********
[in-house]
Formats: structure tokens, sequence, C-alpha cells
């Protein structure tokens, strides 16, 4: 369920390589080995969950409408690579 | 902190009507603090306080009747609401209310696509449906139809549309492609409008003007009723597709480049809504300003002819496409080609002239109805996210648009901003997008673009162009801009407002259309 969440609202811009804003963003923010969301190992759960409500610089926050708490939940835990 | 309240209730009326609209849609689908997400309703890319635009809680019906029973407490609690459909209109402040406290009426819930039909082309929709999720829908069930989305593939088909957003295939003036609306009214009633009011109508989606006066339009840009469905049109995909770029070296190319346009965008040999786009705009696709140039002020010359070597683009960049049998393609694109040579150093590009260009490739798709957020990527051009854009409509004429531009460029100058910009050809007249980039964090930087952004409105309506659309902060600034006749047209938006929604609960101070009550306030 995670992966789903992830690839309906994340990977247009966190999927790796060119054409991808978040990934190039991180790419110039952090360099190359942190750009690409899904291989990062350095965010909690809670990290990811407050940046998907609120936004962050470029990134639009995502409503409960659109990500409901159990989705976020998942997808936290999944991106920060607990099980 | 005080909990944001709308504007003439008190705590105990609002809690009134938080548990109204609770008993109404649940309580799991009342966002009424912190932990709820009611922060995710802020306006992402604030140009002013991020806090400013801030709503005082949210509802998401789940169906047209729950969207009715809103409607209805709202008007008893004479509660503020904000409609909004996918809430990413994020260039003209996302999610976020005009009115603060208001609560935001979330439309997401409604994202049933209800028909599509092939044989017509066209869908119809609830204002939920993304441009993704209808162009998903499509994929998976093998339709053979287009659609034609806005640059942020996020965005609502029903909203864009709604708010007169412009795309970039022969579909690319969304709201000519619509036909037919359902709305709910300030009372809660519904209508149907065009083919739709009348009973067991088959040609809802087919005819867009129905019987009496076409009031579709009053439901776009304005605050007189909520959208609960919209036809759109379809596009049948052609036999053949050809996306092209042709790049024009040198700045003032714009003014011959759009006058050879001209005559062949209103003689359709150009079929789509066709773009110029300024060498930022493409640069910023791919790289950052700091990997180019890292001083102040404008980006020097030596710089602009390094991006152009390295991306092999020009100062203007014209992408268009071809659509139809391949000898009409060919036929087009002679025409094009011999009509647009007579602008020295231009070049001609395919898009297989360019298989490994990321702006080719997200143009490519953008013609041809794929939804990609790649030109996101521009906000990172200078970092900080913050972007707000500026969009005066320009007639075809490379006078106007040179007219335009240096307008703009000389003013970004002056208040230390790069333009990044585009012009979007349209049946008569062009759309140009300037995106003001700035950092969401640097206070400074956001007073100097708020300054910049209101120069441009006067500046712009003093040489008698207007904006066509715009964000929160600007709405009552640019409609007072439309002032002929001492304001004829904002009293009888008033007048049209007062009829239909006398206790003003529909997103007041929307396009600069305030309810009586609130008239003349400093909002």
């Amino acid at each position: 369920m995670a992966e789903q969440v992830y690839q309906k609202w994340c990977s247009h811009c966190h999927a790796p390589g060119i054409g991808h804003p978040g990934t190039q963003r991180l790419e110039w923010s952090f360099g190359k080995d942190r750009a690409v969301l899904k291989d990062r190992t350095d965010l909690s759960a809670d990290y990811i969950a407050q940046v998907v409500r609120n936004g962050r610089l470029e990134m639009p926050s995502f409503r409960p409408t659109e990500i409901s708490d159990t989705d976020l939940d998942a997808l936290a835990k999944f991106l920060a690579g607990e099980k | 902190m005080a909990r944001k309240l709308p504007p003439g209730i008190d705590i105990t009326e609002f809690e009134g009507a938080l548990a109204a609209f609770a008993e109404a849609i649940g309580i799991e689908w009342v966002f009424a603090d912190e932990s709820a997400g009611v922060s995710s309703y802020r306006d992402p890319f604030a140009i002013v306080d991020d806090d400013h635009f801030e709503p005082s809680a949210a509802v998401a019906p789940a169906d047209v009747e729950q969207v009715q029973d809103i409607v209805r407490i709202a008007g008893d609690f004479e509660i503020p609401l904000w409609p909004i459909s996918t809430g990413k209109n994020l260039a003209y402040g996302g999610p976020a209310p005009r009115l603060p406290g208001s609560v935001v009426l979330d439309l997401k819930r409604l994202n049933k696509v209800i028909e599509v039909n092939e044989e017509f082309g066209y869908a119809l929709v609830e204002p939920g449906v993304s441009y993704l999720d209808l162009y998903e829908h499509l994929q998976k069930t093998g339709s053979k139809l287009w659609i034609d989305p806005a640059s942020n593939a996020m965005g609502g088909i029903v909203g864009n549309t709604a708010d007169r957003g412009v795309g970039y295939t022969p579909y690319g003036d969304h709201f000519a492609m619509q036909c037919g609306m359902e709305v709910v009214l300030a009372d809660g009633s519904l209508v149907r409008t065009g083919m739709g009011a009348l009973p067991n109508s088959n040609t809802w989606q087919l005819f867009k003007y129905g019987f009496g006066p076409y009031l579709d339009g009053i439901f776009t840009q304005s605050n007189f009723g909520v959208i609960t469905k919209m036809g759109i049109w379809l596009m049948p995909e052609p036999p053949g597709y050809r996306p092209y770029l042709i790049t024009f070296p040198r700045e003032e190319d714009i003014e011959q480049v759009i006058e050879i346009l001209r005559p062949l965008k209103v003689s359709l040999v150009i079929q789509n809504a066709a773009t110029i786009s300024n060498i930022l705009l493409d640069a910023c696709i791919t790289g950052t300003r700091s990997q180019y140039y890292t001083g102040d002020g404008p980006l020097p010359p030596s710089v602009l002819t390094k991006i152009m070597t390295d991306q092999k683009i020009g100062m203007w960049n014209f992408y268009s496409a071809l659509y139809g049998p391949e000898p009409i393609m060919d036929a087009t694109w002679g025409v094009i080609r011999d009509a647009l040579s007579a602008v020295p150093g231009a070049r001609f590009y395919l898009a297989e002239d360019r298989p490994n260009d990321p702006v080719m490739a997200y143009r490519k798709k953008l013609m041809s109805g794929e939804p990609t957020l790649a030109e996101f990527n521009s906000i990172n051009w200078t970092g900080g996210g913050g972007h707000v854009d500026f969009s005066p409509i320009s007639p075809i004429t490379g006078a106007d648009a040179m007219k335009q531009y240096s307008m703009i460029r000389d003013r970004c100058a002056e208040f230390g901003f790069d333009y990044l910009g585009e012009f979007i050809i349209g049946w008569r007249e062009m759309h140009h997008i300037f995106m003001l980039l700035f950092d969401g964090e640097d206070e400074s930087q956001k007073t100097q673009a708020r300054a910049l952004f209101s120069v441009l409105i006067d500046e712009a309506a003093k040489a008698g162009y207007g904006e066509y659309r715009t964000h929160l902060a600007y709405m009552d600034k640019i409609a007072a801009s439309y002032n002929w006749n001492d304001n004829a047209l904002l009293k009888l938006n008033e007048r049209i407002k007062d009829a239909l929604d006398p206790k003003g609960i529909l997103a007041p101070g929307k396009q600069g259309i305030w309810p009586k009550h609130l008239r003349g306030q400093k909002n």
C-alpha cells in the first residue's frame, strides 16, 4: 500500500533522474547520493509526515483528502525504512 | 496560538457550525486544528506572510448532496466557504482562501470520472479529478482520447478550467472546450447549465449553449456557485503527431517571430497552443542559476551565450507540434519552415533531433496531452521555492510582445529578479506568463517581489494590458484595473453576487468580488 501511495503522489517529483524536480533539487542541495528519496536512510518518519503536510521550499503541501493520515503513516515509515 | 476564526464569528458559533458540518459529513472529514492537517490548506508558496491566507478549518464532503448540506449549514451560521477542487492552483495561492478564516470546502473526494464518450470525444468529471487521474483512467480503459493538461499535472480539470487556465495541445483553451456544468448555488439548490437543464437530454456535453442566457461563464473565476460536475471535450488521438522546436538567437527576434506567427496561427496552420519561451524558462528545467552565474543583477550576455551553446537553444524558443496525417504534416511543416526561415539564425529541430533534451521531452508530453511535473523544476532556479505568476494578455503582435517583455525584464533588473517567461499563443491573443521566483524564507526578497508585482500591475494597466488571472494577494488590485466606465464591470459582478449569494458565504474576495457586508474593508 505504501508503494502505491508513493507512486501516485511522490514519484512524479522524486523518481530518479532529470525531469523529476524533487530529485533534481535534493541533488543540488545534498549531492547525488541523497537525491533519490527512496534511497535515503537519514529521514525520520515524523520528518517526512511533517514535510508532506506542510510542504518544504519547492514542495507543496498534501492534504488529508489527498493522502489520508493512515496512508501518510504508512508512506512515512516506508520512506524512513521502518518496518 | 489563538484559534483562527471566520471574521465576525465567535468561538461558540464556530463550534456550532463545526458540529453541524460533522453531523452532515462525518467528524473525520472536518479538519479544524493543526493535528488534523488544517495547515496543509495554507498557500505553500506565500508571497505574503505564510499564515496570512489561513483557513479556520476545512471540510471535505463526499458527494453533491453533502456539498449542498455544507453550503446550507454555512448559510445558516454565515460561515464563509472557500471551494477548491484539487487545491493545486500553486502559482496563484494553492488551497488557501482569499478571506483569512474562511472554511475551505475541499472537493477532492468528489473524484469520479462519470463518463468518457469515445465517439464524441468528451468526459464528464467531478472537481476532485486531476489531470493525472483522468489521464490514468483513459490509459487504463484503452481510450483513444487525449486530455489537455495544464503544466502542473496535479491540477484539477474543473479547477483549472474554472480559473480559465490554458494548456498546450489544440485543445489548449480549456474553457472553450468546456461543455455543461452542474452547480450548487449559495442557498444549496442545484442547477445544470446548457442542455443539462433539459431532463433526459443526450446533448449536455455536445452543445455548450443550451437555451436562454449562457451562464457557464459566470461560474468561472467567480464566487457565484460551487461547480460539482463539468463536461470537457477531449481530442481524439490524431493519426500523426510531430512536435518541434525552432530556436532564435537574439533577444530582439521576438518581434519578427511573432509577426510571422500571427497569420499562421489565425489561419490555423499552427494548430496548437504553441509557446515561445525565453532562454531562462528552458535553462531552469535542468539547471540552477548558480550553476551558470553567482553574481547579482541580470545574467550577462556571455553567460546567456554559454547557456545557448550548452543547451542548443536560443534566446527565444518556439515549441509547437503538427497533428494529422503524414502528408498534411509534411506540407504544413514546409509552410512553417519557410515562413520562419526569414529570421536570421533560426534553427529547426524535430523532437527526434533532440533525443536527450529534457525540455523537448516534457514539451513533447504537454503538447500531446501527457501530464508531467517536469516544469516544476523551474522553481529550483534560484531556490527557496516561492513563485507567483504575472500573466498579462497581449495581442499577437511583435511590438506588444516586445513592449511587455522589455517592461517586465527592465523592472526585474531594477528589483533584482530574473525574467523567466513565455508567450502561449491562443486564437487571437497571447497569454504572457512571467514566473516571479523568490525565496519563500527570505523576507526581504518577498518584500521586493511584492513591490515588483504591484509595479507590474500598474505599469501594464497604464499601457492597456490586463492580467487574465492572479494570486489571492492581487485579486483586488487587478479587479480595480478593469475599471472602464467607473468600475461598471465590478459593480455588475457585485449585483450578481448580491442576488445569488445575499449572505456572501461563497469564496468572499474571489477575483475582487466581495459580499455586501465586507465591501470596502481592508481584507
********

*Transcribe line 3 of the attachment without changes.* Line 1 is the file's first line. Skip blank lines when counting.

């Protein structure tokens, strides 16, 4: 369920390589080995969950409408690579 | 902190009507603090306080009747609401209310696509449906139809549309492609409008003007009723597709480049809504300003002819496409080609002239109805996210648009901003997008673009162009801009407002259309 969440609202811009804003963003923010969301190992759960409500610089926050708490939940835990 | 309240209730009326609209849609689908997400309703890319635009809680019906029973407490609690459909209109402040406290009426819930039909082309929709999720829908069930989305593939088909957003295939003036609306009214009633009011109508989606006066339009840009469905049109995909770029070296190319346009965008040999786009705009696709140039002020010359070597683009960049049998393609694109040579150093590009260009490739798709957020990527051009854009409509004429531009460029100058910009050809007249980039964090930087952004409105309506659309902060600034006749047209938006929604609960101070009550306030 995670992966789903992830690839309906994340990977247009966190999927790796060119054409991808978040990934190039991180790419110039952090360099190359942190750009690409899904291989990062350095965010909690809670990290990811407050940046998907609120936004962050470029990134639009995502409503409960659109990500409901159990989705976020998942997808936290999944991106920060607990099980 | 005080909990944001709308504007003439008190705590105990609002809690009134938080548990109204609770008993109404649940309580799991009342966002009424912190932990709820009611922060995710802020306006992402604030140009002013991020806090400013801030709503005082949210509802998401789940169906047209729950969207009715809103409607209805709202008007008893004479509660503020904000409609909004996918809430990413994020260039003209996302999610976020005009009115603060208001609560935001979330439309997401409604994202049933209800028909599509092939044989017509066209869908119809609830204002939920993304441009993704209808162009998903499509994929998976093998339709053979287009659609034609806005640059942020996020965005609502029903909203864009709604708010007169412009795309970039022969579909690319969304709201000519619509036909037919359902709305709910300030009372809660519904209508149907065009083919739709009348009973067991088959040609809802087919005819867009129905019987009496076409009031579709009053439901776009304005605050007189909520959208609960919209036809759109379809596009049948052609036999053949050809996306092209042709790049024009040198700045003032714009003014011959759009006058050879001209005559062949209103003689359709150009079929789509066709773009110029300024060498930022493409640069910023791919790289950052700091990997180019890292001083102040404008980006020097030596710089602009390094991006152009390295991306092999020009100062203007014209992408268009071809659509139809391949000898009409060919036929087009002679025409094009011999009509647009007579602008020295231009070049001609395919898009297989360019298989490994990321702006080719997200143009490519953008013609041809794929939804990609790649030109996101521009906000990172200078970092900080913050972007707000500026969009005066320009007639075809490379006078106007040179007219335009240096307008703009000389003013970004002056208040230390790069333009990044585009012009979007349209049946008569062009759309140009300037995106003001700035950092969401640097206070400074956001007073100097708020300054910049209101120069441009006067500046712009003093040489008698207007904006066509715009964000929160600007709405009552640019409609007072439309002032002929001492304001004829904002009293009888008033007048049209007062009829239909006398206790003003529909997103007041929307396009600069305030309810009586609130008239003349400093909002």